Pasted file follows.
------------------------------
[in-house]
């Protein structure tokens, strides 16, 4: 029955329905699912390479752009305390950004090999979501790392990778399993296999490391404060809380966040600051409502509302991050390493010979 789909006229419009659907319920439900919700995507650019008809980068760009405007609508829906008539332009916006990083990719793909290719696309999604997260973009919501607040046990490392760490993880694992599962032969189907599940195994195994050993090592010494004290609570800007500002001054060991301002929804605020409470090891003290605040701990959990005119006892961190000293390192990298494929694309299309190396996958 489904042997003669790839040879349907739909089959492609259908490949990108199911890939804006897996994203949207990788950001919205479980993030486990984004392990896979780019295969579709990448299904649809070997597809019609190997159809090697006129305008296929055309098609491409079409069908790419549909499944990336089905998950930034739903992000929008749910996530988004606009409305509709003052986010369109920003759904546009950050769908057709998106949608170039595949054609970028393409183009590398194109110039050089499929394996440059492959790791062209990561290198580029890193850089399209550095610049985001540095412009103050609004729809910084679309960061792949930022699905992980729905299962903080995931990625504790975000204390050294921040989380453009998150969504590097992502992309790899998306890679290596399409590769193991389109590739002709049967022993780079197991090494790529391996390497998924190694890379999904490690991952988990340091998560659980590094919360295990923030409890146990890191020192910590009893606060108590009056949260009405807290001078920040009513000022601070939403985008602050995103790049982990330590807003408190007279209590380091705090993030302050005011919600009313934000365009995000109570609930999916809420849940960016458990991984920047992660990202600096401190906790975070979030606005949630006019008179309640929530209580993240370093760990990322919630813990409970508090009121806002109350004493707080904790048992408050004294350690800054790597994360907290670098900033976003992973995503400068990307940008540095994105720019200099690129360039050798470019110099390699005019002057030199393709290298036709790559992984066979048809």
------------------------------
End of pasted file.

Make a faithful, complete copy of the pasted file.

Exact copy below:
[in-house]
């Protein structure tokens, strides 16, 4: 029955329905699912390479752009305390950004090999979501790392990778399993296999490391404060809380966040600051409502509302991050390493010979 789909006229419009659907319920439900919700995507650019008809980068760009405007609508829906008539332009916006990083990719793909290719696309999604997260973009919501607040046990490392760490993880694992599962032969189907599940195994195994050993090592010494004290609570800007500002001054060991301002929804605020409470090891003290605040701990959990005119006892961190000293390192990298494929694309299309190396996958 489904042997003669790839040879349907739909089959492609259908490949990108199911890939804006897996994203949207990788950001919205479980993030486990984004392990896979780019295969579709990448299904649809070997597809019609190997159809090697006129305008296929055309098609491409079409069908790419549909499944990336089905998950930034739903992000929008749910996530988004606009409305509709003052986010369109920003759904546009950050769908057709998106949608170039595949054609970028393409183009590398194109110039050089499929394996440059492959790791062209990561290198580029890193850089399209550095610049985001540095412009103050609004729809910084679309960061792949930022699905992980729905299962903080995931990625504790975000204390050294921040989380453009998150969504590097992502992309790899998306890679290596399409590769193991389109590739002709049967022993780079197991090494790529391996390497998924190694890379999904490690991952988990340091998560659980590094919360295990923030409890146990890191020192910590009893606060108590009056949260009405807290001078920040009513000022601070939403985008602050995103790049982990330590807003408190007279209590380091705090993030302050005011919600009313934000365009995000109570609930999916809420849940960016458990991984920047992660990202600096401190906790975070979030606005949630006019008179309640929530209580993240370093760990990322919630813990409970508090009121806002109350004493707080904790048992408050004294350690800054790597994360907290670098900033976003992973995503400068990307940008540095994105720019200099690129360039050798470019110099390699005019002057030199393709290298036709790559992984066979048809």